Flexible working: the best of the bunch
Increasing numbers of employees are requesting flexible working. But which organisations have the right policies and procedures in place to be truly flexible?
0n 30 June the extension of the right to request flexible working legislation celebrated its first birthday. But when it comes to true cultural change around flexibility and work/life balance, how far do we still have to go? Recent research from flexibility expert and specialist jobs board Timewise suggests quite a long way; it found only 6% of jobs advertised in the UK mention flexible working.
But despite this there are beacons of good practice to inspire HR professionals looking to embed a more flexible approach in their organisations, exemplified by the winners of the Top Employers for Working Families.
The awards, for which HR magazine is sole media partner, celebrate those organisations that support the work/life balance of all staff, not merely through HR policies but via sustained cultural change.
Over the next few pages, we reveal some of the most innovative and inspiring trends in flexible working, and take a look inside some of this year’s winning companies…
Public sector gets innovative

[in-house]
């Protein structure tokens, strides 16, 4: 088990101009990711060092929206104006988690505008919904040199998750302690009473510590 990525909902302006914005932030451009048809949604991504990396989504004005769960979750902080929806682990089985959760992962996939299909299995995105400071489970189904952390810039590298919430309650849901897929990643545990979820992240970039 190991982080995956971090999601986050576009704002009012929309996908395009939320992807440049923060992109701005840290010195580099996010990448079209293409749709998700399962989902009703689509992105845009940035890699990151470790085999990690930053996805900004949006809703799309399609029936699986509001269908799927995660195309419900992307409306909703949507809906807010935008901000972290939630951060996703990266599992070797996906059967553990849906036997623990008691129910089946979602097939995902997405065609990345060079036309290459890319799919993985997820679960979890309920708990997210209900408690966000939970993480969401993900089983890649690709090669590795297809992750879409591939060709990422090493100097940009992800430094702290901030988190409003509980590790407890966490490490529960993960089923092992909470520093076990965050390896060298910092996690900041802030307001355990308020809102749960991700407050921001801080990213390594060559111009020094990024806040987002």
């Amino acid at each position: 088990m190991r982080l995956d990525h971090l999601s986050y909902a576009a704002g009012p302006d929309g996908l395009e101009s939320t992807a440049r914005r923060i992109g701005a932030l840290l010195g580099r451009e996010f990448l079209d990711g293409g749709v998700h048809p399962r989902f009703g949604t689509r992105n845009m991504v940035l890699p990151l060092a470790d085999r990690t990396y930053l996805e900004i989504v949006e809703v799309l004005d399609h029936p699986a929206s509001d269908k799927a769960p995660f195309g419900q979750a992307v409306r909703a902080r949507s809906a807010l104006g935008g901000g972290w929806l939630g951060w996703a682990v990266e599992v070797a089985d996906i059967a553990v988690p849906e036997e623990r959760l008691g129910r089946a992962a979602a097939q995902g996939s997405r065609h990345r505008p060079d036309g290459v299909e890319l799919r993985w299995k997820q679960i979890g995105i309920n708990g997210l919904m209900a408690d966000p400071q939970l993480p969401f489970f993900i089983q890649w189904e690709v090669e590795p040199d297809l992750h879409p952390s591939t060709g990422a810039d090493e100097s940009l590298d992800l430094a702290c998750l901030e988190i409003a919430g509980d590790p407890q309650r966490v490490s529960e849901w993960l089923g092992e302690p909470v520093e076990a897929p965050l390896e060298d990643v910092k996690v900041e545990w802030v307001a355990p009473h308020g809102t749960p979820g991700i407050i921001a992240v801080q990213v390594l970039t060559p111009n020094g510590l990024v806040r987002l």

With three public sector organisations walking off with top awards (Cafcass, the Foreign & Commonwealth Office and the Ministry of Justice), the sector is pushing the boundaries around what is possible when it comes to flexible working.
Examples of innovation include the Ministry of Justice’s commuter hubs, which give staff an option halfway between commuting and working from home, and the Foreign & Commonwealth Office’s Project Task Force, which allows employees to work flexibly across a variety of critical projects.
Working Families CEO Sarah Jackson believes the rise in flexible working innovation in the public sector is partly down to dealing with ongoing austerity.
“There always has to be a burning platform,” she says. “Clearly the public sector is having to learn to work in a different way thanks to budget constraints. Organisations have to be careful that in the process of making cuts they keep morale and engagement up. Looking at ways of working is a way of taking people with you. It’s encouraging to see that public sector leaders are thinking creatively.
Using technology to enhance flexibility
“Companies are continually looking at how they can use technology to create more flexibility,” says D&I expert and judge Charlotte Sweeney. “This is increasingly important when we consider the different generations in the workplace and how they like to connect with work when not physically in the office.”
Take finalist Barclays’ ‘Staying in Touch’ app, which keeps line managers and maternity leavers in contact during the maternity leave period, and also provides access to relevant resources and information. Or the UK Civil Services simple yet effective online portal to connect those employees who want to explore job sharing options.